Los Angeles composer Adam Schoenberg was on his way to a meeting with the San Francisco Symphony to discuss a potential orchestral commission when he came across a magazine article about climate change, and immediately knew what his new musical work would be about.
“Despite the article’s main focus—the decade from 1979-1989 when we almost solved the global warming crisis—it still paints a grim future,” Schoenberg says of “Losing Earth: The Decade We Almost Stopped Climate Change,” published in The New York Times Magazine in August 2018. “Being a father of two young boys, I couldn't help but wonder if my children would be able to survive the long term effects of global warming.”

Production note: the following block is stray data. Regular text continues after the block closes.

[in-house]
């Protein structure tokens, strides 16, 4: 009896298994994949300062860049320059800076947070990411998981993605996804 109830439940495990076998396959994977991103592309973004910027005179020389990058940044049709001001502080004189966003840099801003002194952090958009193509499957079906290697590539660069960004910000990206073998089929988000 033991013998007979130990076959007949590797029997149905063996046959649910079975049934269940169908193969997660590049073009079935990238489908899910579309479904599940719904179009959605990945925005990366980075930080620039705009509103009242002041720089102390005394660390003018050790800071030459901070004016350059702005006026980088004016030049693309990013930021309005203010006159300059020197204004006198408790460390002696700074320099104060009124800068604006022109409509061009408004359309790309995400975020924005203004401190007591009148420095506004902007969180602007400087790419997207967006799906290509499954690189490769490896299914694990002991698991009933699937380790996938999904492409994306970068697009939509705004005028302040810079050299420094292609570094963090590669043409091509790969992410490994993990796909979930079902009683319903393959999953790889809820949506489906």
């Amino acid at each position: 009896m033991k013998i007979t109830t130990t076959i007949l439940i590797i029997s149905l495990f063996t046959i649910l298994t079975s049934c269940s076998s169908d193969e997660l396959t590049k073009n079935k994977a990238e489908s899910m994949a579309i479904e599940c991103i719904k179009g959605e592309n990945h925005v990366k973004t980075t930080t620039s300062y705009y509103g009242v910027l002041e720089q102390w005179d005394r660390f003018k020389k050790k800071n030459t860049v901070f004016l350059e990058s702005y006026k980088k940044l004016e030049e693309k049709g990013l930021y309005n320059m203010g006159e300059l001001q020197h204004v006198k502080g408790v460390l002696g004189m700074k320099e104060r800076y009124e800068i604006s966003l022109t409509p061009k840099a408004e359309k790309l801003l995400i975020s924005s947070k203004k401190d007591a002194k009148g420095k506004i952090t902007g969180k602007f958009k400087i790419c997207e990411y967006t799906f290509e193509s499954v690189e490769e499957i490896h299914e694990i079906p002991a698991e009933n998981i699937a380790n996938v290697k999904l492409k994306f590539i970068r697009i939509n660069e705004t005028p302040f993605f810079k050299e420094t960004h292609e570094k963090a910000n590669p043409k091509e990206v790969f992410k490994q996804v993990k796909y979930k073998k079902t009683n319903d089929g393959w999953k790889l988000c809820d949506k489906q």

The composer’s new concerto for solo percussion and orchestra, titled Losing Earth after the magazine article, employs the apocalyptic and ancient sounds of drums, vibraphones and other whackable and scrapable instruments to convey the instability of our megastorm-wildfire-and-flood-plagued planet, as well as a sense of urgency around human actions going forward.
“Since drums are the oldest instrument known to mankind besides the human voice, it felt natural to create a narrative that captured the state of our ever-changing planet using percussion,” Schoenberg says.